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The Founding Fathers desperately feared that a breakdown in the federal government would result in civil war. Much of their anxiety and passion was driven by this all-too-present danger. As indicated in the Preface, these men were not certain that their Union would survive, and so did they have to safeguard their creation closely to ensure its success. Hamilton and Burr’s confrontation is a manifestation of this fear of breakdown.
For one, Hamilton was willing to fight to defend the spirit of '76 against a secessionist plot. He was willing to confront an opponent - an opponent he was not planning to actually oppose - partly to uphold his honor, but mostly to defend his political ideals. Honor is a significant motif in this chapter, as is the separation between the private and public lives of the Revolutionary generation. Unlike in our day, the press at the time kept a respectful distance from personal lives. And indeed, Hamilton had attacked Burr publicly for decades; what was different about this final insult was that it addressed the man's personal character. It was one thing to attack a person's politics, but far worse to attack his personality.
Their conflict also draws attention to how well these Founding Brothers tended to know one another. Hamilton and Burr had worked together on the battlefield and in the early legislation halls, all of which is true of most of the figures Ellis speaks about. As is often the case, their closeness meant that Burr's eventual betrayals stung all the worse. Because they had fought so hard to found the Union, Hamilton considered it particularly offensive that Burr would work to dismantle it. In Hamilton’s mind, Burr was dangerous to the new government. Ellis describes Burr as “self serving” and “manipulative,” but also as a political genius. Many of the Founding Brothers Ellis will later discuss were not so extreme as Burr, but as the political parties split, a person's opponent became less able to distinguish extremity from simple difference of opinion. The harsh tones of betrayal would be used by many others, even in situations less violent than this one.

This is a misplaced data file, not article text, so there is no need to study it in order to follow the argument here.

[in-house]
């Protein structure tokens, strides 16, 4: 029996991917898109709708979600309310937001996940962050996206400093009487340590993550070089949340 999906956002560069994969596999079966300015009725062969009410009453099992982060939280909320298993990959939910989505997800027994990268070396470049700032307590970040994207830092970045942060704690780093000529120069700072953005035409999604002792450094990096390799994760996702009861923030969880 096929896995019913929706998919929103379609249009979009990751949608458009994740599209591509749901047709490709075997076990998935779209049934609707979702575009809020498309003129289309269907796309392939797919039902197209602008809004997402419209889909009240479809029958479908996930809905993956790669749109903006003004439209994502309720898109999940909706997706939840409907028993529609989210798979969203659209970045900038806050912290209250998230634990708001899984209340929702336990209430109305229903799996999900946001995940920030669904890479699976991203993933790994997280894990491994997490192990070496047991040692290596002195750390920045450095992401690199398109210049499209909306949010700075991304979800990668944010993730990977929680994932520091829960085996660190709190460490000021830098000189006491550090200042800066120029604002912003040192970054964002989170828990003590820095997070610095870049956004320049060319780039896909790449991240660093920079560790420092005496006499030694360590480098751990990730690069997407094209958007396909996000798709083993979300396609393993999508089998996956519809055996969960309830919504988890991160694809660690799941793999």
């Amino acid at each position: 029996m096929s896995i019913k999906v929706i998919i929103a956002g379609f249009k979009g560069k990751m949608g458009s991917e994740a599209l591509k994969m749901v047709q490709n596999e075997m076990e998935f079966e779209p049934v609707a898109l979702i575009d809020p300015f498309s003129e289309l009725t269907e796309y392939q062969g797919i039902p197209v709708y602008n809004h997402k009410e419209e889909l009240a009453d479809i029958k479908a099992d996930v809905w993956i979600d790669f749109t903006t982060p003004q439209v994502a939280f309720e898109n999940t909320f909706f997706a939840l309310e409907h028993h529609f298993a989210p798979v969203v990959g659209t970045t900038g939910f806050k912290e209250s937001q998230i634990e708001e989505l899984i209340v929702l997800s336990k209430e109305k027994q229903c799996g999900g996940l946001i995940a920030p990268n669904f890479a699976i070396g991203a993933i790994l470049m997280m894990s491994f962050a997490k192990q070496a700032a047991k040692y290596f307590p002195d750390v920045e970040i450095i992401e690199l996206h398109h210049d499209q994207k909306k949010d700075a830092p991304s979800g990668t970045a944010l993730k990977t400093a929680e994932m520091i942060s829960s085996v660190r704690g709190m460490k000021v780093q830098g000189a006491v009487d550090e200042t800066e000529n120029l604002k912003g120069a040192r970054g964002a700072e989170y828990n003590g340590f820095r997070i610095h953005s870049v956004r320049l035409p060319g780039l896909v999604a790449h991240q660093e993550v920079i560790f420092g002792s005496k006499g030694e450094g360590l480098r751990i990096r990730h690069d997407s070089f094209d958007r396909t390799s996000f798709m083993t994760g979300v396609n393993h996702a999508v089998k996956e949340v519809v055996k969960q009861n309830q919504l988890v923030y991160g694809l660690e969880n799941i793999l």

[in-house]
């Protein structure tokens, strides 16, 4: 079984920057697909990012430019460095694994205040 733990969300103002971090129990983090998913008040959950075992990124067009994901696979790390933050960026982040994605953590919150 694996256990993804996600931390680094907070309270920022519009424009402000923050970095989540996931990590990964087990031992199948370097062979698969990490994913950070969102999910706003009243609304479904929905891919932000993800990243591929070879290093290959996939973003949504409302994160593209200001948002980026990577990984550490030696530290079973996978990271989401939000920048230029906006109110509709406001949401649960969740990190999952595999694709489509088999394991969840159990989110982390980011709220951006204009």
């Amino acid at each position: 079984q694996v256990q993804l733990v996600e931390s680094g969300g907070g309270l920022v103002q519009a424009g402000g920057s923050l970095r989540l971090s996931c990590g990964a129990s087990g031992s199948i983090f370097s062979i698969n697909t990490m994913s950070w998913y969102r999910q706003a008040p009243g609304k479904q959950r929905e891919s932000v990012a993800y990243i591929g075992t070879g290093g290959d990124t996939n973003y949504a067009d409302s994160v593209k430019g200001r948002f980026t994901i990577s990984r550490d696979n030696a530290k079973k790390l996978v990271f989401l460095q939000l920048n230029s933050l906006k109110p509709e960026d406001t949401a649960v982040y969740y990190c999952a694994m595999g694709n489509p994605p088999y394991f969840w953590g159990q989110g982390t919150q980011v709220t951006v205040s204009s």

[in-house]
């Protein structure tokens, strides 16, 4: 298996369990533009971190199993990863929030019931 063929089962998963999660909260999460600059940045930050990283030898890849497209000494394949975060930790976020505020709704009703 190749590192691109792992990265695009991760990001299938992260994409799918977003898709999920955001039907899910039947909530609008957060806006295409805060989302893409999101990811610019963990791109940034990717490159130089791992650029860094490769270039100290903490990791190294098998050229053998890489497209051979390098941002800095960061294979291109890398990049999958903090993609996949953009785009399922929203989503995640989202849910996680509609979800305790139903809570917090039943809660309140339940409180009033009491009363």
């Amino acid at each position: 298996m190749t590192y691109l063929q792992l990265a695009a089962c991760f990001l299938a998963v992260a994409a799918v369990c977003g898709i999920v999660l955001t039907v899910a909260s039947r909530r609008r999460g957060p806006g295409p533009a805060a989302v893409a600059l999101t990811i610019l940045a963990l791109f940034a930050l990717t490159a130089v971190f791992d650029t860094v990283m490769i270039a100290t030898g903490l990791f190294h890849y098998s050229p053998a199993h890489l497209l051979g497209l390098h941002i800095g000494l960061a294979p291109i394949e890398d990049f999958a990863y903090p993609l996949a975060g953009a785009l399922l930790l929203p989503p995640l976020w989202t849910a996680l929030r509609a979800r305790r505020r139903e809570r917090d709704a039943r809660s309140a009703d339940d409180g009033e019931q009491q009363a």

So what Ellis accomplishes by placing this chapter first is more than opening with an exciting physical story. He also introduces the crucial themes of his book: the importance of compromise, the centrality of the specific relationships in the early Union, and the strict expectations that these Founding Fathers had for one another. Because they knew one another so well and were so well aware of the importance of reputation, their squabbles reflected extremely high stakes. By starting with a violent clash, Ellis establishes the stakes for which these men had learned to debate one another. No other stories end in violent death, but the reader now understands that Ellis views these relationships as fiery and passionate. The line between private and public is often difficult to discern among political figures whose lives and ideals were so closely intertwined. This idea will be most specifically expounded on in Ellis's version of the Jefferson/Adams relationship.